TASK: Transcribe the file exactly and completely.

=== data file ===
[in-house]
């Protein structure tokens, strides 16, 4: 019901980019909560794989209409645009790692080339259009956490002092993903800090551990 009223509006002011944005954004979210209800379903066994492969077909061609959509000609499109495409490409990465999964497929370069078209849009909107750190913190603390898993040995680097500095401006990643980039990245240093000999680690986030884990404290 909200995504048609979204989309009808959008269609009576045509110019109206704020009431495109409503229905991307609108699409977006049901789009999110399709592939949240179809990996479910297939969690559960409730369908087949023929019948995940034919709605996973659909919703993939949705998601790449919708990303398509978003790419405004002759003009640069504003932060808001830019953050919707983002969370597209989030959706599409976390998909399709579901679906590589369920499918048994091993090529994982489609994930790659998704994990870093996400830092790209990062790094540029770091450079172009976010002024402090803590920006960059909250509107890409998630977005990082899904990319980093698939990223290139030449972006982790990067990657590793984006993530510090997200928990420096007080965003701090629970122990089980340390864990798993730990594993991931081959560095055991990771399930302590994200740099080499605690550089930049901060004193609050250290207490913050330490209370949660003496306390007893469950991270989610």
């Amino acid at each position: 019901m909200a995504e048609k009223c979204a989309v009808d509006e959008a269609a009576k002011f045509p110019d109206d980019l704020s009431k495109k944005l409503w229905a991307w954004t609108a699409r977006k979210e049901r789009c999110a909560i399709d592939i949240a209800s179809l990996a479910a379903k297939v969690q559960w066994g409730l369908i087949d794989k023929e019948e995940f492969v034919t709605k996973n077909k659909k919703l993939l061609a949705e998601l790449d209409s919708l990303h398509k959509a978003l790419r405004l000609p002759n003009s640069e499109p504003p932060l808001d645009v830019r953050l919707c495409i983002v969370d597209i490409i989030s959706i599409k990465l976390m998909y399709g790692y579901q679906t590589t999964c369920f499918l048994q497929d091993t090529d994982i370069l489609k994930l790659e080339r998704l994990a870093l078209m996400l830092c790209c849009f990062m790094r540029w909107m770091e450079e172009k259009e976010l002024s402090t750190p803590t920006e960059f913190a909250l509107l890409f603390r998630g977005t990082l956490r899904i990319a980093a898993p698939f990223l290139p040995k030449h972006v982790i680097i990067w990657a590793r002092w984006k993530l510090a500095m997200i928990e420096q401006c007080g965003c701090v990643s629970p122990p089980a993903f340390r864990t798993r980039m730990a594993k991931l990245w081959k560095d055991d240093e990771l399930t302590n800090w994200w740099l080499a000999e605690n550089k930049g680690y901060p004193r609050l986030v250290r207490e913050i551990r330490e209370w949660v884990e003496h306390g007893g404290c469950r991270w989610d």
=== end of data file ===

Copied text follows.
[in-house]
């Protein structure tokens, strides 16, 4: 019901980019909560794989209409645009790692080339259009956490002092993903800090551990 009223509006002011944005954004979210209800379903066994492969077909061609959509000609499109495409490409990465999964497929370069078209849009909107750190913190603390898993040995680097500095401006990643980039990245240093000999680690986030884990404290 909200995504048609979204989309009808959008269609009576045509110019109206704020009431495109409503229905991307609108699409977006049901789009999110399709592939949240179809990996479910297939969690559960409730369908087949023929019948995940034919709605996973659909919703993939949705998601790449919708990303398509978003790419405004002759003009640069504003932060808001830019953050919707983002969370597209989030959706599409976390998909399709579901679906590589369920499918048994091993090529994982489609994930790659998704994990870093996400830092790209990062790094540029770091450079172009976010002024402090803590920006960059909250509107890409998630977005990082899904990319980093698939990223290139030449972006982790990067990657590793984006993530510090997200928990420096007080965003701090629970122990089980340390864990798993730990594993991931081959560095055991990771399930302590994200740099080499605690550089930049901060004193609050250290207490913050330490209370949660003496306390007893469950991270989610």
């Amino acid at each position: 019901m909200a995504e048609k009223c979204a989309v009808d509006e959008a269609a009576k002011f045509p110019d109206d980019l704020s009431k495109k944005l409503w229905a991307w954004t609108a699409r977006k979210e049901r789009c999110a909560i399709d592939i949240a209800s179809l990996a479910a379903k297939v969690q559960w066994g409730l369908i087949d794989k023929e019948e995940f492969v034919t709605k996973n077909k659909k919703l993939l061609a949705e998601l790449d209409s919708l990303h398509k959509a978003l790419r405004l000609p002759n003009s640069e499109p504003p932060l808001d645009v830019r953050l919707c495409i983002v969370d597209i490409i989030s959706i599409k990465l976390m998909y399709g790692y579901q679906t590589t999964c369920f499918l048994q497929d091993t090529d994982i370069l489609k994930l790659e080339r998704l994990a870093l078209m996400l830092c790209c849009f990062m790094r540029w909107m770091e450079e172009k259009e976010l002024s402090t750190p803590t920006e960059f913190a909250l509107l890409f603390r998630g977005t990082l956490r899904i990319a980093a898993p698939f990223l290139p040995k030449h972006v982790i680097i990067w990657a590793r002092w984006k993530l510090a500095m997200i928990e420096q401006c007080g965003c701090v990643s629970p122990p089980a993903f340390r864990t798993r980039m730990a594993k991931l990245w081959k560095d055991d240093e990771l399930t302590n800090w994200w740099l080499a000999e605690n550089k930049g680690y901060p004193r609050l986030v250290r207490e913050i551990r330490e209370w949660v884990e003496h306390g007893g404290c469950r991270w989610d």